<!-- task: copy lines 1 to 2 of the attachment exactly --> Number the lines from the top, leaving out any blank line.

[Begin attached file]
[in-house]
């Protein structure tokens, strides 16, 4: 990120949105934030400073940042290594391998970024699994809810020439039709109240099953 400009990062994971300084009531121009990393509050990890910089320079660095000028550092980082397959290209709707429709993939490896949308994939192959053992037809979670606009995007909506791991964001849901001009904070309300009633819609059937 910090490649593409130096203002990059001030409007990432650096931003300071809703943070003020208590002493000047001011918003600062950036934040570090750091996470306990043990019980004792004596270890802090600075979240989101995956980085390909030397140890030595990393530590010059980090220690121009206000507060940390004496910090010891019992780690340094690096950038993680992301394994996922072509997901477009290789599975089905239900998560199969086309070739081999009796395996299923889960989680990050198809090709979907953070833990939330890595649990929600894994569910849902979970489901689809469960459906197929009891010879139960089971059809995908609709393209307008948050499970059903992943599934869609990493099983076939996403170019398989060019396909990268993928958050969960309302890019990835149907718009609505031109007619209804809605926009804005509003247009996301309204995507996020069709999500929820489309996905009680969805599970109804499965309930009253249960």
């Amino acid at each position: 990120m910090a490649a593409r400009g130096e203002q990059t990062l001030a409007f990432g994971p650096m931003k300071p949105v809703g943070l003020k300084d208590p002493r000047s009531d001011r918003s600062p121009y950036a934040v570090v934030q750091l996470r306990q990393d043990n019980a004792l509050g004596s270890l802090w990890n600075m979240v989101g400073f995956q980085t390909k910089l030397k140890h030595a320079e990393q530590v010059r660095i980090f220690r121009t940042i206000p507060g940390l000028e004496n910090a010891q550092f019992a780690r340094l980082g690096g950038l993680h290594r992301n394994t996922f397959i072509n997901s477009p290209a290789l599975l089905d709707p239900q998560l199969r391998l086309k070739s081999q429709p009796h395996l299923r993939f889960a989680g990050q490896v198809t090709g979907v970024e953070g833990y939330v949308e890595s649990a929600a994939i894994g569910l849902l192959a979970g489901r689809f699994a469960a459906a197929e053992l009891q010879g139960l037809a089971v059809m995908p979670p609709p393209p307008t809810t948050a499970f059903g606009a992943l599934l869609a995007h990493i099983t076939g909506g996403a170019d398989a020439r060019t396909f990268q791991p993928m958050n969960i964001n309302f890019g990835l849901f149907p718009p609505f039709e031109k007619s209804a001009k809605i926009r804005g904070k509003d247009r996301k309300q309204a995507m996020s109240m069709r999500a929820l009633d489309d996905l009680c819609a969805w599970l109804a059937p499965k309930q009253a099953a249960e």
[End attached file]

[in-house]
């Protein structure tokens, strides 16, 4: 990120949105934030400073940042290594391998970024699994809810020439039709109240099953 400009990062994971300084009531121009990393509050990890910089320079660095000028550092980082397959290209709707429709993939490896949308994939192959053992037809979670606009995007909506791991964001849901001009904070309300009633819609059937 910090490649593409130096203002990059001030409007990432650096931003300071809703943070003020208590002493000047001011918003600062950036934040570090750091996470306990043990019980004792004596270890802090600075979240989101995956980085390909030397140890030595990393530590010059980090220690121009206000507060940390004496910090010891019992780690340094690096950038993680992301394994996922072509997901477009290789599975089905239900998560199969086309070739081999009796395996299923889960989680990050198809090709979907953070833990939330890595649990929600894994569910849902979970489901689809469960459906197929009891010879139960089971059809995908609709393209307008948050499970059903992943599934869609990493099983076939996403170019398989060019396909990268993928958050969960309302890019990835149907718009609505031109007619209804809605926009804005509003247009996301309204995507996020069709999500929820489309996905009680969805599970109804499965309930009253249960």